Steere and colleagues prospectively examined the performance of the two-tiered test and the C6 peptide ELISA among patients with different stages of Lyme disease, patients with other illnesses, and in healthy controls. The sensitivity of both tests was very low among patients with the erythema migrans rash, which is present in a majority of early Lyme patients. Both tests performed well among patients in the later stages of disease.

The two-tiered test had slightly higher specificity and when used correctly can potentially provide information regarding the estimated duration of infection. However, problems persist with the correct interpretation and appropriate use of the two-tiered test in clinical practice. The C6 peptide ELISA may allow for ease of use and standardization of testing. Thus, this test has the potential to decrease the number of misdiagnosed cases of Lyme disease. This study was conducted in a controlled research laboratory setting. It remains to be seen how the C6 peptide ELISA would perform in clinical practice.

(Steere et al., Clin Infect Dis. 2008; 47:188-95; commentary by Weinstein, Clin Infect Dis. 2008;47:196-7.)

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 Waiting-room Video May Help Prevent Sexually Transmitted Diseases

Melinda Pettigrew, PhD

An STD prevention intervention that involved playing a short video containing safe sex messages to patients in the waiting rooms of public STD clinics resulted in a 10 percent decrease in the incidence of new STDs, as described in the June 24 issue of PLoS Medicine. The “Safe in the City” intervention video was played in STD clinic waiting rooms on alternate months. The control group consisted of the usual waiting room environment, without the video. Incident cases of laboratory-confirmed STDs were determined during the follow-up period by medical record review and county surveillance registries. Subjects were assigned to the intervention or control group based on whether their first clinic visit took place during an intervention or control four-week period. The intervention was most effective among men, older patients, and those who had an STD at their first visit.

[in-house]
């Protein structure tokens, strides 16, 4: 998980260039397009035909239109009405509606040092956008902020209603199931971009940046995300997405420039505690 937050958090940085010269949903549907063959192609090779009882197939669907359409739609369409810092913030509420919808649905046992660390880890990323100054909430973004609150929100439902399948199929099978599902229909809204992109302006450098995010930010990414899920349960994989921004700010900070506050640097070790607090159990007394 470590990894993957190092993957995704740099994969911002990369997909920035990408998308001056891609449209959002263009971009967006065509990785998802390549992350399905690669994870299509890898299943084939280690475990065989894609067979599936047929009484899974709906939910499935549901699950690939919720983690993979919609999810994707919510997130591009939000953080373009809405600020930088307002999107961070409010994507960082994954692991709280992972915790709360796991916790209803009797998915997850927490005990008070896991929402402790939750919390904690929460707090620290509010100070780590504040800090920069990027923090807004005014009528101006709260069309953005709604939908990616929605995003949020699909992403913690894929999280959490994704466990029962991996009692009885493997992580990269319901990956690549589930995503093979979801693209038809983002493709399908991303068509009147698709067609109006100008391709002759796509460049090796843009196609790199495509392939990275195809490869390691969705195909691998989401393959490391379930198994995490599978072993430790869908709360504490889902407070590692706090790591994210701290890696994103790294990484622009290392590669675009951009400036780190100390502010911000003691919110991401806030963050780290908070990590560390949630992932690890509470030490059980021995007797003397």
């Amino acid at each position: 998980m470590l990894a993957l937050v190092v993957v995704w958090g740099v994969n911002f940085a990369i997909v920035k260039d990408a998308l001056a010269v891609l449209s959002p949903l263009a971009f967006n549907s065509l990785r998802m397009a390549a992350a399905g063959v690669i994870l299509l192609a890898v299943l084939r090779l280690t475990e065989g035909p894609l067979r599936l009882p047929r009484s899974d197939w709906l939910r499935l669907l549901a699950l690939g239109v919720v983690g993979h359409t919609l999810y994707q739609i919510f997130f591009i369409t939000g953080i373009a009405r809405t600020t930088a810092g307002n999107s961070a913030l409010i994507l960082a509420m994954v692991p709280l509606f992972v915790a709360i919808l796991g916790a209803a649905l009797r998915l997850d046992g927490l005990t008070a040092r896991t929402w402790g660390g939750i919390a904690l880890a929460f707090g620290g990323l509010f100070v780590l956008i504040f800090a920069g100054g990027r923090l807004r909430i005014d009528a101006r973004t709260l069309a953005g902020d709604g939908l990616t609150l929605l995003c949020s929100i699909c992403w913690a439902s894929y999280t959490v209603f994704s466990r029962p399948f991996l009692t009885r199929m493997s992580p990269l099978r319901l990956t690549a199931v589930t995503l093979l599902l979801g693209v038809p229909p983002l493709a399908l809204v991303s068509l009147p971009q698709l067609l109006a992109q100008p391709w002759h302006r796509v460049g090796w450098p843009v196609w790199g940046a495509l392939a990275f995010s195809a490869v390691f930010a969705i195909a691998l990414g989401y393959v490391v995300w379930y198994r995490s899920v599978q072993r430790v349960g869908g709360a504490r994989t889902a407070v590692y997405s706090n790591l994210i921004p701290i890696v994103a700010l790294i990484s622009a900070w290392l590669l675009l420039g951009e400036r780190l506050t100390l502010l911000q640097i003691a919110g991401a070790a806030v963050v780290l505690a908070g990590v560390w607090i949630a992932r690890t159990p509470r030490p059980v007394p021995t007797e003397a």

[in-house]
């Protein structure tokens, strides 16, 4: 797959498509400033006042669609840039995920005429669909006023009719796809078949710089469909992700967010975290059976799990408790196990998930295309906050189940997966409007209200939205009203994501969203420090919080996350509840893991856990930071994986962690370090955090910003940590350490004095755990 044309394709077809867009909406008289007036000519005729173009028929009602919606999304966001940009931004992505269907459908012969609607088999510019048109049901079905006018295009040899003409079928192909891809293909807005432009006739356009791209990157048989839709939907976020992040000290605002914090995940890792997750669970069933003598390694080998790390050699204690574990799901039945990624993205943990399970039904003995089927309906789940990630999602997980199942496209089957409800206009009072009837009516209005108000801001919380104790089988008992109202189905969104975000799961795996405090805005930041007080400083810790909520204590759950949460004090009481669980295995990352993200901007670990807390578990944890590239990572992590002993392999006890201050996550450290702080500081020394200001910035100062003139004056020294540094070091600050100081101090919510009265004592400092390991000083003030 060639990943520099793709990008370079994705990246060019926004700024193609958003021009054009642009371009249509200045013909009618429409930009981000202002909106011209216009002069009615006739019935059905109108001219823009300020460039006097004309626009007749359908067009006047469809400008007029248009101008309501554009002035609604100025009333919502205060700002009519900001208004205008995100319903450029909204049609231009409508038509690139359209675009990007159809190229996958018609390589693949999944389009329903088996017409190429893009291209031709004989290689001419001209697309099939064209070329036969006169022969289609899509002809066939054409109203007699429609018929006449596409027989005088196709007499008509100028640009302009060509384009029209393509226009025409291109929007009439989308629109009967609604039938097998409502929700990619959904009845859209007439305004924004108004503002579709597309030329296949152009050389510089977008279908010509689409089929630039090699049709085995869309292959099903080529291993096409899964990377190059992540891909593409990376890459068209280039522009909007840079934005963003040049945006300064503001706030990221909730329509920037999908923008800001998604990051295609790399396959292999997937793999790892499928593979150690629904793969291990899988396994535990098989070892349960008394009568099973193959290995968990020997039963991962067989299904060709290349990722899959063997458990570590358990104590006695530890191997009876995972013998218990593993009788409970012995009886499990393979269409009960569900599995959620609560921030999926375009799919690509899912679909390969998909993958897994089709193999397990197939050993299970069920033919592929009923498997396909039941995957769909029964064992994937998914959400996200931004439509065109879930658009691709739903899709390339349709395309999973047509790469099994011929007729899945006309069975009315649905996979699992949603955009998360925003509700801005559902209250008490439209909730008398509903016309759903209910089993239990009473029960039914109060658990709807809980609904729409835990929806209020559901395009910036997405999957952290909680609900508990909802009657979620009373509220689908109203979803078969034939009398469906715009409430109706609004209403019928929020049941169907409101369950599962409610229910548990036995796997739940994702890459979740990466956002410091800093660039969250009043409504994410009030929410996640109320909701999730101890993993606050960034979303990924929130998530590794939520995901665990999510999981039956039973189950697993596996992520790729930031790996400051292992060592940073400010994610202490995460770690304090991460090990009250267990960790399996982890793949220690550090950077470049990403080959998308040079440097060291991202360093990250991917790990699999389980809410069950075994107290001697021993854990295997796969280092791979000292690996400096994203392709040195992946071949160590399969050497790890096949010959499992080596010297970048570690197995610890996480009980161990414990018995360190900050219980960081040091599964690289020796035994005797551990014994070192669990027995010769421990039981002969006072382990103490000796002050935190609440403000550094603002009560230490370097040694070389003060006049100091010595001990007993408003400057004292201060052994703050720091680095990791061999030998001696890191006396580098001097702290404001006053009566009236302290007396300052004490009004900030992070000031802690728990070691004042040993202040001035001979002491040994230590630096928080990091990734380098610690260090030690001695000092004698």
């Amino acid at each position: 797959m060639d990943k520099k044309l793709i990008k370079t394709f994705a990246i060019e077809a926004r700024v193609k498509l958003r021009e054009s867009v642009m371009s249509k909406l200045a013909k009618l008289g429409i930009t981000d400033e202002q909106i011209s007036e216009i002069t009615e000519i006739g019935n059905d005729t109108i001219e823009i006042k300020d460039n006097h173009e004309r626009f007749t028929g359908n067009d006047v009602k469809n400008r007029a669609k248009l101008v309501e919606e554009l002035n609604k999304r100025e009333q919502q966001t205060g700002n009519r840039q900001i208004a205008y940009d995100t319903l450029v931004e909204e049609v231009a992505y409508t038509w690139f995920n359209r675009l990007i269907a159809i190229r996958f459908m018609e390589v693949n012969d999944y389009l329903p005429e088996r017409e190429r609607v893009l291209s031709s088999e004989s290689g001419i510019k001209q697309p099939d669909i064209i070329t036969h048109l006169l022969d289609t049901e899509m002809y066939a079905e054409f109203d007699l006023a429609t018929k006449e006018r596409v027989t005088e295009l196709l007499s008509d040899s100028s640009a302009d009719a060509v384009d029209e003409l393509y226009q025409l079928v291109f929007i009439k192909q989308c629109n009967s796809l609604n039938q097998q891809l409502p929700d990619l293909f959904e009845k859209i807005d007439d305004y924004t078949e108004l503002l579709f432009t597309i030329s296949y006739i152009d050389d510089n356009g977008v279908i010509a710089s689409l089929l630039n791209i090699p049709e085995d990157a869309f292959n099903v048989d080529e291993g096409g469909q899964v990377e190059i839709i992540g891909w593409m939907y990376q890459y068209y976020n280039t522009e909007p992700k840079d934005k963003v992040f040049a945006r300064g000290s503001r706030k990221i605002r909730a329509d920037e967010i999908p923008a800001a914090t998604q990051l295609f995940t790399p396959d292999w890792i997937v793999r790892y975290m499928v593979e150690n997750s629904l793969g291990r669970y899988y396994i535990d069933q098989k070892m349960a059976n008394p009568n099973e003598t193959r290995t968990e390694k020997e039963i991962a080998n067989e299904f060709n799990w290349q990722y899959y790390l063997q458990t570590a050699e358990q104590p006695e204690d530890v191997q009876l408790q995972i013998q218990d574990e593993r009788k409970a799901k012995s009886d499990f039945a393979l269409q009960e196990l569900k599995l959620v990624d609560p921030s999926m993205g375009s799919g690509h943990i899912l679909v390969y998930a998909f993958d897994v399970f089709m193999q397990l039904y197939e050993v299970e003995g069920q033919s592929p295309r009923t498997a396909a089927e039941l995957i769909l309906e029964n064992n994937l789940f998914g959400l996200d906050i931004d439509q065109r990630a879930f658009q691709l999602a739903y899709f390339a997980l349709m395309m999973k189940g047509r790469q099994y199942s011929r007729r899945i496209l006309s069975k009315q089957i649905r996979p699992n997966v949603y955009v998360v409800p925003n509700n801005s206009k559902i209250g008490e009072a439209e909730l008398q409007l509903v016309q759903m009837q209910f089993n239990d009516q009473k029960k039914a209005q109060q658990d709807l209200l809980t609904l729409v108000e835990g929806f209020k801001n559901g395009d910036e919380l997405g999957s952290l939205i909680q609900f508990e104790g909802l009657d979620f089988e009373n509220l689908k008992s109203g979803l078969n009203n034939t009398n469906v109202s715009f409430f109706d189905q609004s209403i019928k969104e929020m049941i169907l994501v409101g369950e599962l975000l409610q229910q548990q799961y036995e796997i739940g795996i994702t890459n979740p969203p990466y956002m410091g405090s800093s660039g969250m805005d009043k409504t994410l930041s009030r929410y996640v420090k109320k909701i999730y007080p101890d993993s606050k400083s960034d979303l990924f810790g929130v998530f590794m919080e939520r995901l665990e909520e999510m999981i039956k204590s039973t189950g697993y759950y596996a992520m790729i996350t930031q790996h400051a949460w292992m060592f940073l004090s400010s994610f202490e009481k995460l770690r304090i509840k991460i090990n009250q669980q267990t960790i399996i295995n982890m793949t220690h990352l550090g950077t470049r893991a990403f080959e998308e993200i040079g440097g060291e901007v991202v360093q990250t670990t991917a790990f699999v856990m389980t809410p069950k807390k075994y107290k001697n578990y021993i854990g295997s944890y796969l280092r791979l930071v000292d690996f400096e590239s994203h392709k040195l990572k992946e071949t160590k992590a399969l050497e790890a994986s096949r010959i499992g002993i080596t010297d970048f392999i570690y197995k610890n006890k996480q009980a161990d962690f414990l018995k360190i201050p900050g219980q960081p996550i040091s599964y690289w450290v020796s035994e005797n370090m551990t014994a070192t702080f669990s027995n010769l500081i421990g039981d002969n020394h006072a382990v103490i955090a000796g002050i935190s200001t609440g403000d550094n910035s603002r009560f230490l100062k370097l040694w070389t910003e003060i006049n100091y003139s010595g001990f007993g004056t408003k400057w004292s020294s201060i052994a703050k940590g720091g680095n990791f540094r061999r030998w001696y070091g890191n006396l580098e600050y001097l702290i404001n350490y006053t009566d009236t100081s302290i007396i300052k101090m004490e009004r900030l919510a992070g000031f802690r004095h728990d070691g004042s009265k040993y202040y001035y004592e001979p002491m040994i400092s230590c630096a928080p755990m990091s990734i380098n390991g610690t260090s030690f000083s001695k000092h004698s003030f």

A video intervention should be simple and affordable to implement, and has the potential to reach a large number of people. These data are likely to be generalizable since the study was conducted under real-world waiting room conditions. More research is needed to identify the specific aspects of the video that are most effective and to identify interventions that will be effective in preventing STDs in women. (Warner et al., PLoS Medicine. 2008;5:e135.)

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 Acyclovir Does Not Prevent HIV Acquisition in HSV-2-infected Patients

Khalil Ghanem, MD

Two recent randomized controlled trials demonstrated that acyclovir did not reduce HIV acquisition among herpes simplex virus 2 (HSV-2)-infected patients. This is disappointing news given the high prevalence of HSV-2 infection around the world and the strong epidemiologic data linking HSV-2 with increased acquisition of HIV.

In the first trial, published in the April 10 issue of the New England Journal of Medicine, 821 women who were HIV-negative and HSV-2-seropositive were randomized to receive 400 mg of acyclovir twice daily or placebo. The women were followed for 12 to 30 months. Despite a median adherence of 90 percent to the study drug, there was no overall effect of acyclovir on the incidence of HIV (rate ratio for the acyclovir group: 1.08; 95 PE confidence interval: 0.64 to 1.83).  Of note, acyclovir did not decrease the rates of genital ulcer disease in the intervention group. (Watson-Jones et al., NEJM. 358:1560-1571.)

The second study, published in the June 21 issue of the Lancet, recruited 1,814 men and 1,358 women. The study design was similar to the first study. Again, despite 94 percent adherence to the study drugs, there was no overall effect of acyclovir on the incidence of HIV (hazard ratio for the acyclovir group: 1.16; 95 percent confidence interval, 0.83 to 1.62). In the latter study, however, acyclovir did decrease the rates of genital ulcers by 47 percent. (Celum et al., Lancet. 2008;371:2109-2119.)

After the success of circumcision in reducing HIV acquisition in men and the recent disappointment in a preventive HIV vaccine, there was great hope that HSV-2 suppression using a relatively inexpensive drug such as acyclovir might provide an additional means to decrease the spread of HIV (especially in resource-limited settings). Despite strong epidemiologic data linking HSV-2 to HIV acquisition, the reason for the failure of acyclovir to protect against HIV acquisition is still unclear. There is an ongoing study to evaluate the efficacy of acyclovir therapy in preventing HIV transmission from HSV-2/HIV co-infected patients to their uninfected partners.